Proxacol (Topical application)
Medically reviewed by Drugs.com. Last updated on May 21, 2021.
The Proxacol brand name has been discontinued in the U.S. If generic versions of this product have been approved by the FDA, there may be generic equivalents available.
Commonly used brand name(s)
In the U.S.
- Aplicare One Hydrogen Peroxide
- Hydrogen Peroxide
Available Dosage Forms:
Therapeutic Class: Disinfectant
Uses for Proxacol
Hydrogen peroxide is used to treat raised seborrheic keratoses (waxy and scaly, raised areas of skin).
This medicine is to be given only by or under the direct supervision of your doctor.
Before using Proxacol
In deciding to use a medicine, the risks of taking the medicine must be weighed against the good it will do. This is a decision you and your doctor will make. For this medicine, the following should be considered:
Tell your doctor if you have ever had any unusual or allergic reaction to this medicine or any other medicines. Also tell your health care professional if you have any other types of allergies, such as to foods, dyes, preservatives, or animals. For non-prescription products, read the label or package ingredients carefully.
Eskata™ is not indicated for use in children.
Appropriate studies performed to date have not demonstrated geriatric-specific problems that would limit the usefulness of Eskata™ in the elderly.
There are no adequate studies in women for determining infant risk when using this medication during breastfeeding. Weigh the potential benefits against the potential risks before taking this medication while breastfeeding.
Interactions with medicines
Although certain medicines should not be used together at all, in other cases two different medicines may be used together even if an interaction might occur. In these cases, your doctor may want to change the dose, or other precautions may be necessary. Tell your healthcare professional if you are taking any other prescription or nonprescription (over-the-counter [OTC]) medicine.
Interactions with food/tobacco/alcohol
Certain medicines should not be used at or around the time of eating food or eating certain types of food since interactions may occur. Using alcohol or tobacco with certain medicines may also cause interactions to occur. Discuss with your healthcare professional the use of your medicine with food, alcohol, or tobacco.
Proper use of Proxacol
This section provides information on the proper use of a number of products that contain hydrogen peroxide. It may not be specific to Proxacol. Please read with care.
You will receive this medicine in a clinic or doctor's office. A nurse or other trained health professional will give you the medicine using an applicator.
This medicine comes with a patient information leaflet. Read and follow these instructions carefully. Ask your doctor if you have any questions.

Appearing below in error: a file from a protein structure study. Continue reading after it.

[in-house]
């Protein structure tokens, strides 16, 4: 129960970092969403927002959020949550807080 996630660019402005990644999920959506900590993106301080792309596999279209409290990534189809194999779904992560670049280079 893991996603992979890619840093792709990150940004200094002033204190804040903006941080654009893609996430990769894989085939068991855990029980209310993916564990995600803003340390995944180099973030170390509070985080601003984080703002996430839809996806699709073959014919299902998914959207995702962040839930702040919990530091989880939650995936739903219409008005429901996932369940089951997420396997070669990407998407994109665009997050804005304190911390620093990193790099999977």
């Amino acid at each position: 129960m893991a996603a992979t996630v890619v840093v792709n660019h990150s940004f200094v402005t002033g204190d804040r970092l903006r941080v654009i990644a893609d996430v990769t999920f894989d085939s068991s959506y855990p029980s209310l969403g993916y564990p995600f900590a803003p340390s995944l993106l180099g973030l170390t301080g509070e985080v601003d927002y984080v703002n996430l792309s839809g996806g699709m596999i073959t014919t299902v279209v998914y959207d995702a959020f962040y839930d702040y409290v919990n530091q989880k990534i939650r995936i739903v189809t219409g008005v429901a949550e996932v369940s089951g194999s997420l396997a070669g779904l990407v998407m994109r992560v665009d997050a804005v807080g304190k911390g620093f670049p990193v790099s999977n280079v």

This medicine is applied directly on your lesions. Do not get any of the medicine in your eyes, nose, mouth, or ears. Rinse it off right away if it does get on these areas.
Your doctor may want to retreat you with Eskata™ after at least 3 weeks if your skin condition did not completely resolve.
Precautions while using Proxacol
Your doctor will check your progress closely while you are receiving this medicine. This will allow your doctor to see if the medicine is working properly and to check for unwanted effects.
If your condition does not improve within 3 weeks, or if it becomes worse, check with your doctor.
Using Eskata™ may cause serious eye problems, including blindness. If it accidentally gets into your eyes while you are receiving it, your doctor will tell you to rinse them well with water for 15 to 30 minutes.
The treated area may redden and swelling and scaling may also occur. Your doctor may wait until your skin recovers before continuing with your treatment.
Proxacol side effects
Along with its needed effects, a medicine may cause some unwanted effects. Although not all of these side effects may occur, if they do occur they may need medical attention.
Check with your doctor or nurse immediately if any of the following side effects occur:
- Redness, blistering, peeling, or loosening of the skin
- skin burning, itching, pain, rash, stinging, or swelling skin ulcers
- Cracking or scarring of the skin
- thinning, weakness, or wasting away of the skin
- Eyelid swelling
- painful blisters on the trunk of the body
Some side effects may occur that usually do not need medical attention. These side effects may go away during treatment as your body adjusts to the medicine. Also, your health care professional may be able to tell you about ways to prevent or reduce some of these side effects. Check with your health care professional if any of the following side effects continue or are bothersome or if you have any questions about them:
- Darkening of the skin
- dryness, peeling, or crusting of the skin
- lightening of normal skin color
- lightening of the treated areas of dark skin
Other side effects not listed may also occur in some patients. If you notice any other effects, check with your healthcare professional.
Call your doctor for medical advice about side effects. You may report side effects to the FDA at 1-800-FDA-1088.
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Always consult your healthcare provider to ensure the information displayed on this page applies to your personal circumstances.